According to the United States Census Bureau, the town has a total area of 44.3 square miles (115 km2), of which, 42.4 square miles (110 km2) of it is land and 1.9 square miles (4.9 km2) of it (4.29%) is water.
US 20A crosses the town.
|U.S. Decennial Census|
As of the US Census of 2010, Richmond has 3,361 people, 1,421 households, and 968 families residing in the town. There were 1,956 housing units. The racial makeup of the town was 98.19% White, 0.2% African American, 0.8% Native American, 0.6% Asian, and 1.0% from two or more races. Hispanic or Latino of any race were 0.8% of the population.
There were 1,421 households out of which 23.1% had children under the age of 18 living with them, 56% were married couples living together, 8% had a female householder with no husband present, and 31.9% were non-families. 25.9% of all households were made up of individuals. The average household size was 2.37 and the average family size was 2.81.
In the town, the population was spread out with 21.1% under the age of 19, 6.5% from 18 to 24, 20.3% from 25 to 44, 38.1% from 45 to 64, and 15.6% who were 65 years of age or older. The median age was 47.3 years.
The median income for a household in the town was $54,426, and the median income for a family was $62,039. The per capita income for the town was $27,887.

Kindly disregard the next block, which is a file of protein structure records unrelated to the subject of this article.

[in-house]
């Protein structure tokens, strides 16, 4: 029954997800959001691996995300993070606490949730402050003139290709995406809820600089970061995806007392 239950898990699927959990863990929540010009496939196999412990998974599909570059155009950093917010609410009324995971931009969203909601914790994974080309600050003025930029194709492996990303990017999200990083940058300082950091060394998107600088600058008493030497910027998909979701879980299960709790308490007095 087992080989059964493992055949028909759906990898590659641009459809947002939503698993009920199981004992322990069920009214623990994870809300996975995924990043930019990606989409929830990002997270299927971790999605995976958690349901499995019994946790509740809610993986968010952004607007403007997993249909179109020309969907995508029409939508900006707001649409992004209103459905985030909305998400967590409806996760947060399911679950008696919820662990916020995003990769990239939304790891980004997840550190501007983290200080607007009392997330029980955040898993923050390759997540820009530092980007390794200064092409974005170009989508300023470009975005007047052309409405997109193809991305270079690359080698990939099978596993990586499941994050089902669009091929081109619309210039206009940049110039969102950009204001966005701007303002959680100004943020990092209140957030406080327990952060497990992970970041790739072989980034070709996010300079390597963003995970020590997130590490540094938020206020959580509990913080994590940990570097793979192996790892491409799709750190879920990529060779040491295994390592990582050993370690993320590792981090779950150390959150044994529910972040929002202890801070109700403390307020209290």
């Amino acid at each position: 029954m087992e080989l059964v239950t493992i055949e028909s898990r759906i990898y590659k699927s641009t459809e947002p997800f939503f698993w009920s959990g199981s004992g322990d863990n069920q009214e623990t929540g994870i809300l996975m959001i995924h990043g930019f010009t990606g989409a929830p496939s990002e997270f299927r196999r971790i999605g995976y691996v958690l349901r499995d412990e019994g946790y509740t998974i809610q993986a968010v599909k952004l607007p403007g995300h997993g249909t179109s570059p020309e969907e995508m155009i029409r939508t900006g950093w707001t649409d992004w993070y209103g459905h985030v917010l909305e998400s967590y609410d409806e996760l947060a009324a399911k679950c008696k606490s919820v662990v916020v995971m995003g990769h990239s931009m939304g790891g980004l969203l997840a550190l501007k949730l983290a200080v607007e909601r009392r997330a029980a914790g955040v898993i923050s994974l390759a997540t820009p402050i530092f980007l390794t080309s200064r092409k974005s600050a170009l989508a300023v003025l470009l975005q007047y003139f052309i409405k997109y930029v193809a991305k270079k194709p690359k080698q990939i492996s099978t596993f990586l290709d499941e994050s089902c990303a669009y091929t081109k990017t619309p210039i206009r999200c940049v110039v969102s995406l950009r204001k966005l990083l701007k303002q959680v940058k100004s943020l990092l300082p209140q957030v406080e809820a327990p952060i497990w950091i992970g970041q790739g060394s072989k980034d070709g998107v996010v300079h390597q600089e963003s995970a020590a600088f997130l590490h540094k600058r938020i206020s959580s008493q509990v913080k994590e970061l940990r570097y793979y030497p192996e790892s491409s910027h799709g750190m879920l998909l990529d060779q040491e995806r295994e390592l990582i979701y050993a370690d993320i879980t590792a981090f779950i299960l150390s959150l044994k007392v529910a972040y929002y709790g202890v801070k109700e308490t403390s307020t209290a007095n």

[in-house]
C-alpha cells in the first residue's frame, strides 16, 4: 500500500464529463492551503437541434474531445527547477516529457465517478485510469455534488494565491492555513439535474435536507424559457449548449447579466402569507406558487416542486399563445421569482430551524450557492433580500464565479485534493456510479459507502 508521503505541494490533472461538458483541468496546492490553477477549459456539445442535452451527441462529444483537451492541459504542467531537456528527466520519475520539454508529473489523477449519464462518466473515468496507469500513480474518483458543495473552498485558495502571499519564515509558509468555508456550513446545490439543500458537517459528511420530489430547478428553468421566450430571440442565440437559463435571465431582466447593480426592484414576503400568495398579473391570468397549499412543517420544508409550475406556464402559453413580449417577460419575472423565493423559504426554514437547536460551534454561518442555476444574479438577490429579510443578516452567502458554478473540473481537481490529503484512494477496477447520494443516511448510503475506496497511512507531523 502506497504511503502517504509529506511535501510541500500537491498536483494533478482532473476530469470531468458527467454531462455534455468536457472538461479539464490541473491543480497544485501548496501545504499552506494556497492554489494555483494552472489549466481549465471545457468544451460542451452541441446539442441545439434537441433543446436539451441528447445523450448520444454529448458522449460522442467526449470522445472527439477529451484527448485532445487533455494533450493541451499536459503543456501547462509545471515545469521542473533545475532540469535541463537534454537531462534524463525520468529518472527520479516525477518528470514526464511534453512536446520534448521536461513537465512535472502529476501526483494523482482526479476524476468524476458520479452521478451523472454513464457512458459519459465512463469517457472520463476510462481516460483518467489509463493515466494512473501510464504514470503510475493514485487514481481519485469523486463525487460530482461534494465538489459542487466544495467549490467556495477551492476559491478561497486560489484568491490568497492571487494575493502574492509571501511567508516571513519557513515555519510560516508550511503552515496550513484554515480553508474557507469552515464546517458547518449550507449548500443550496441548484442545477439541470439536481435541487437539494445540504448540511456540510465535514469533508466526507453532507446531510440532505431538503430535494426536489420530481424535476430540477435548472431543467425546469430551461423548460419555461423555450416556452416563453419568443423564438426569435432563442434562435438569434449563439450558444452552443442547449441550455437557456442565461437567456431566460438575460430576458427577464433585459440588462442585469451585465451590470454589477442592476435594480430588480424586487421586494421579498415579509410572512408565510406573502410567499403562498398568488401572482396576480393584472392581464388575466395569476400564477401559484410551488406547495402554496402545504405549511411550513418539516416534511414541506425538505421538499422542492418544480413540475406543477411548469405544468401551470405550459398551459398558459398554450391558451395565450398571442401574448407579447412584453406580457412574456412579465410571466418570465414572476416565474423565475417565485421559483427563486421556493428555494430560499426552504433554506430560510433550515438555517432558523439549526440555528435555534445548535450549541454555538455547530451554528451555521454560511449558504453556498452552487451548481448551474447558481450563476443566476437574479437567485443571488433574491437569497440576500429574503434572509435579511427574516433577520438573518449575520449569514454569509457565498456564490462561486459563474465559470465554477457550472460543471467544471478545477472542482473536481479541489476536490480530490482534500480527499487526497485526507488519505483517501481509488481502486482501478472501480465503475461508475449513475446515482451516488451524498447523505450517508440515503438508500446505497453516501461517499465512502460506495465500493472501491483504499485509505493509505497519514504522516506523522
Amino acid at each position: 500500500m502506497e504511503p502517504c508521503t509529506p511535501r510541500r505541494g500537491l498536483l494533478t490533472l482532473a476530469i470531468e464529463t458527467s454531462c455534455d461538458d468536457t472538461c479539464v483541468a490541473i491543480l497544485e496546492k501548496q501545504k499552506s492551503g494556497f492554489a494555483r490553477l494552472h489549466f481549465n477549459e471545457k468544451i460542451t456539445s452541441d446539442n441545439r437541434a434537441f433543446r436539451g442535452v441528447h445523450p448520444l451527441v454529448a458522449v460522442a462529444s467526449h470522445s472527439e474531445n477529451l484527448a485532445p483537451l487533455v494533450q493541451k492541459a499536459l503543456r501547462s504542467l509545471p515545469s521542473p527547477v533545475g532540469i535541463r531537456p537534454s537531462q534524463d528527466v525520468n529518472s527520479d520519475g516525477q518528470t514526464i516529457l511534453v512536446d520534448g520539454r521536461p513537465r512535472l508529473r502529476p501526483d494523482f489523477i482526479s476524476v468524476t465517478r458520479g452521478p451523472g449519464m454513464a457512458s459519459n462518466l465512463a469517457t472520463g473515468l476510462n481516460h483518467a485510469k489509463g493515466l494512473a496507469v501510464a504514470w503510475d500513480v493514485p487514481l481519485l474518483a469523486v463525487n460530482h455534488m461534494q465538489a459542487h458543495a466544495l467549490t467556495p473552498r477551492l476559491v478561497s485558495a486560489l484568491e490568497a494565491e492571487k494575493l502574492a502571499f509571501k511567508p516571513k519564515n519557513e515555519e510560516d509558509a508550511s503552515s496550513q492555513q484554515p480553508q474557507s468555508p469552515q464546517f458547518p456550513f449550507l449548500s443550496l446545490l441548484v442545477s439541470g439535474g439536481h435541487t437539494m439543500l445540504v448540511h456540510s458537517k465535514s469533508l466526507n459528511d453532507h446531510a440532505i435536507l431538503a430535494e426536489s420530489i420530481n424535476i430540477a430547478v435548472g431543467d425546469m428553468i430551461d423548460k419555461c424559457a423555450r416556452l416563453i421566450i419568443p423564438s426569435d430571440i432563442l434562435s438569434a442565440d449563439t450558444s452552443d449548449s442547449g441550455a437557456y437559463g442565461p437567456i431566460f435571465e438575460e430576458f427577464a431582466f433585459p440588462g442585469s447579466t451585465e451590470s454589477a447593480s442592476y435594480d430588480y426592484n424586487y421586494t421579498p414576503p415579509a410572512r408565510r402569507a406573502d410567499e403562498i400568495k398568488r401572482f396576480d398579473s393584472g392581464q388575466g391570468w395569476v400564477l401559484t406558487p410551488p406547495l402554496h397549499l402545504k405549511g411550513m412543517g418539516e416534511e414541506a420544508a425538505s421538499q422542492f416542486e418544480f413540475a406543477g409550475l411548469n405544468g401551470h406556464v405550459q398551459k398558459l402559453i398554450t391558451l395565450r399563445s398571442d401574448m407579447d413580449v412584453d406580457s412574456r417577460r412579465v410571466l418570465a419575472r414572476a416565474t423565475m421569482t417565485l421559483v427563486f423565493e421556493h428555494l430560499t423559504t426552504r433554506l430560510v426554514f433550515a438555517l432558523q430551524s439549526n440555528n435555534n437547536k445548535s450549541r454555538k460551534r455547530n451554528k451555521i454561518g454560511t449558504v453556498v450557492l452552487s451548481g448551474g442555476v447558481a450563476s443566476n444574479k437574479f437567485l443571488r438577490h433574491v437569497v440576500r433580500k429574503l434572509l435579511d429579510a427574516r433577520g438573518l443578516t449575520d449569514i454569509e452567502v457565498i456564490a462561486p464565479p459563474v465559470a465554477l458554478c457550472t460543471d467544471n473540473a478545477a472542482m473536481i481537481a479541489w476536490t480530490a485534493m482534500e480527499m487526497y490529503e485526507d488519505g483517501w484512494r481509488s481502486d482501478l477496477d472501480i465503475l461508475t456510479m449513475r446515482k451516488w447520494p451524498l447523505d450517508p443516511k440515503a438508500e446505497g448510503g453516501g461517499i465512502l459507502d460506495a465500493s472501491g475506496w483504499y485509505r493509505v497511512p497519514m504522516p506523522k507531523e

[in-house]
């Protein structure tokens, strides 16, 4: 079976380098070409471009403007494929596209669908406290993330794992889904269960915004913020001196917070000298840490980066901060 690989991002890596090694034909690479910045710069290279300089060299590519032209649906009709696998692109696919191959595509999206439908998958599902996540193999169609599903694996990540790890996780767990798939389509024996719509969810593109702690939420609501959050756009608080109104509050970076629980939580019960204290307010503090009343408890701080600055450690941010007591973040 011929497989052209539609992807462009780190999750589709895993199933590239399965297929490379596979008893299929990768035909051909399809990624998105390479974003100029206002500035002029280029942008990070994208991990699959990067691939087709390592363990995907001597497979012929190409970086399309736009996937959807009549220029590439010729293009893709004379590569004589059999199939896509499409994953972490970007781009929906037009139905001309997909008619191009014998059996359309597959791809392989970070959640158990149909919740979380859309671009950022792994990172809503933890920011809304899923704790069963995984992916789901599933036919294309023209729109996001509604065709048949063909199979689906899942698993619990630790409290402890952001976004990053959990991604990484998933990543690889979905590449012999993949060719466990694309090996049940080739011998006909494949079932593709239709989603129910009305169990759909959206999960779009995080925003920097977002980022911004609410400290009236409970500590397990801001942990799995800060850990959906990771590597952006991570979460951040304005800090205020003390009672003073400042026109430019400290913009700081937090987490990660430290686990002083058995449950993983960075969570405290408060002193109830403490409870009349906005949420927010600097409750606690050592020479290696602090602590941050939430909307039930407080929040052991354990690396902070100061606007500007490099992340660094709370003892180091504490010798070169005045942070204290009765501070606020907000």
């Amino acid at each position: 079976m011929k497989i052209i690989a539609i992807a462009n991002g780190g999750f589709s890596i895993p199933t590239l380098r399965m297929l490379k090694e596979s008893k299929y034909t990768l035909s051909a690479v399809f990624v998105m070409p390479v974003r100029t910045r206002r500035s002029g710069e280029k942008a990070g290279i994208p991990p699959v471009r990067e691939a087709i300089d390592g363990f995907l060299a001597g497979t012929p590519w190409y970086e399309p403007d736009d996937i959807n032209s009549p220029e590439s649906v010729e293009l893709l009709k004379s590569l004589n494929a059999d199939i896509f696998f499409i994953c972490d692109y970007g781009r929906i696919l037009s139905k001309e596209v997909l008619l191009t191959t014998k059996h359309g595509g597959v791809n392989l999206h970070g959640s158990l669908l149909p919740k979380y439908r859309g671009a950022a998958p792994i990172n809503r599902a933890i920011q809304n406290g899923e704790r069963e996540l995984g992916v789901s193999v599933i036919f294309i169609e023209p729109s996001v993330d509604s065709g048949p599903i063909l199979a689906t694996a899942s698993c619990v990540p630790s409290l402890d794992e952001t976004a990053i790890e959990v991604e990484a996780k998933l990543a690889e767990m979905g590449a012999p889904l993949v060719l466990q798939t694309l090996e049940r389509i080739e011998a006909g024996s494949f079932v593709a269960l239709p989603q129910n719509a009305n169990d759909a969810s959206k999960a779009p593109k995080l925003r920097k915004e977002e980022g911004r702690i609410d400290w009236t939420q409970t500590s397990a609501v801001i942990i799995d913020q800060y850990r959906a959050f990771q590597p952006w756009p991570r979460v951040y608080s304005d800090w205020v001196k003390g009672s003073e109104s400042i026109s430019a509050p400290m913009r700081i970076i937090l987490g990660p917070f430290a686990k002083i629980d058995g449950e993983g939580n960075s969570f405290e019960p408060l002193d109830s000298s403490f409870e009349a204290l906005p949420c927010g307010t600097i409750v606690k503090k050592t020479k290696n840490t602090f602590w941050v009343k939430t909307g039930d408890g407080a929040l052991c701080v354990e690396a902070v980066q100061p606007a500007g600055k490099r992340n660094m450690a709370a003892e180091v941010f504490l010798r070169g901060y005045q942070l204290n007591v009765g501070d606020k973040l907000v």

Richmond operates under a typical New York State municipal government. It has a legislative branch of five town council members, one being the town supervisor, and a judicial branch consisting of two justices. The center of all town government functions is at the Richmond town hall. The town hall is located on 8690 Main St. (US Route 20A) in the hamlet of Honeoye.
Each town council member is elected to serve a four-year term, with the exception of the town supervisor who serves a two-year term. As of January 1, 2018, the town board members for the town of Richmond are:
- Supervisor- Caroline Sauers (R)
- Town Council member- Daryl Marshall (R)
- Town Council member- Stephen A. Barnhoorn (R-C-Richmond Party)
- Town Council member- Amy Linehan (R)
- Town Council member- David Violas (R)
The town clerk is elected to serve a two-year term. As of January 1, 2018, the Town Clerk for the town of Richmond is:
- Linda A. Grace (R)
Town justices are elected to serve a two-year term. As of January 1, 2018, the justices for the town of Richmond are:
- Glenn Schreiber (R)
- John Chrisman (R)
The highway superintendent is elected to serve a two-year term. As of January 1, 2018, the Town Highway Superintendent for the town of Richmond is:
- Tom Fleig (R)
Address: 8690 Main Street Honeoye, NY 14471 585-229-5757
Communities and locations in Richmond
- Allens Hill – A hamlet in the northeast part of the town on County Road 40 (Allens Hill Road). It is named after early settlers of the Allen family who arrived around 1797.
- Curtis Corner – A hamlet in the western part of the town on US-20A.
- Denison Corner – A hamlet in the northwest part of the town. It is named after early settler Asa Denison, who arrived in 1795.
- Frost Hollow – A hamlet in the northwest part of the town.
- Honeoye – A hamlet north of Honeoye Lake on US-20A and Honeoye Creek.
- Honeoye Creek Wildlife Management Area – A conservation area in the northwest of the town.
- Honeoye Park – A hamlet on the east side of Honeoye Lake.
- Richmond Center – A hamlet north of Honeoye, near the center of the town on County Road 37.
- Richmond Mills – A location near Denison Corner in the northwestern part of the town.
- Willow Beach – A hamlet south of Honeoye Park on the east shore of Honeoye Lake.